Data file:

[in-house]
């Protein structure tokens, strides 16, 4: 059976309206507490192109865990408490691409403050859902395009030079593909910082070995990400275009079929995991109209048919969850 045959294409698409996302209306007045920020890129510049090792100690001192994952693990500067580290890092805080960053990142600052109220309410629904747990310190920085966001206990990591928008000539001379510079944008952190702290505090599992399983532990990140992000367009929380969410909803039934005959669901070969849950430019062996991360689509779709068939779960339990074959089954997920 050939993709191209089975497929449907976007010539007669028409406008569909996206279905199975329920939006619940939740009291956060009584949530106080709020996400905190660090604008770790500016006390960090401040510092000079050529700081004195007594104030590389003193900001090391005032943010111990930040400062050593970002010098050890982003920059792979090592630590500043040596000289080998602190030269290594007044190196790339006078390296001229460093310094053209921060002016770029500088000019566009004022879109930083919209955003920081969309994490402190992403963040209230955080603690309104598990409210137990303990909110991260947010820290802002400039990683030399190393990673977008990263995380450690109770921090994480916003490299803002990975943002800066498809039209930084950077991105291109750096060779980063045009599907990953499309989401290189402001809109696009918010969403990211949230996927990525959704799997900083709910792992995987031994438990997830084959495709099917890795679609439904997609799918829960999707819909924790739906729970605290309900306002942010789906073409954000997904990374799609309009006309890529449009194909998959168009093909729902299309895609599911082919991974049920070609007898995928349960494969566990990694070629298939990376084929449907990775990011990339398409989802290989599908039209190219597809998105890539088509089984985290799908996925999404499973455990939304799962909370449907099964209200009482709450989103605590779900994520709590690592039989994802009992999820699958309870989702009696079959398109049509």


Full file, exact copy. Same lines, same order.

[in-house]
């Protein structure tokens, strides 16, 4: 059976309206507490192109865990408490691409403050859902395009030079593909910082070995990400275009079929995991109209048919969850 045959294409698409996302209306007045920020890129510049090792100690001192994952693990500067580290890092805080960053990142600052109220309410629904747990310190920085966001206990990591928008000539001379510079944008952190702290505090599992399983532990990140992000367009929380969410909803039934005959669901070969849950430019062996991360689509779709068939779960339990074959089954997920 050939993709191209089975497929449907976007010539007669028409406008569909996206279905199975329920939006619940939740009291956060009584949530106080709020996400905190660090604008770790500016006390960090401040510092000079050529700081004195007594104030590389003193900001090391005032943010111990930040400062050593970002010098050890982003920059792979090592630590500043040596000289080998602190030269290594007044190196790339006078390296001229460093310094053209921060002016770029500088000019566009004022879109930083919209955003920081969309994490402190992403963040209230955080603690309104598990409210137990303990909110991260947010820290802002400039990683030399190393990673977008990263995380450690109770921090994480916003490299803002990975943002800066498809039209930084950077991105291109750096060779980063045009599907990953499309989401290189402001809109696009918010969403990211949230996927990525959704799997900083709910792992995987031994438990997830084959495709099917890795679609439904997609799918829960999707819909924790739906729970605290309900306002942010789906073409954000997904990374799609309009006309890529449009194909998959168009093909729902299309895609599911082919991974049920070609007898995928349960494969566990990694070629298939990376084929449907990775990011990339398409989802290989599908039209190219597809998105890539088509089984985290799908996925999404499973455990939304799962909370449907099964209200009482709450989103605590779900994520709590690592039989994802009992999820699958309870989702009696079959398109049509």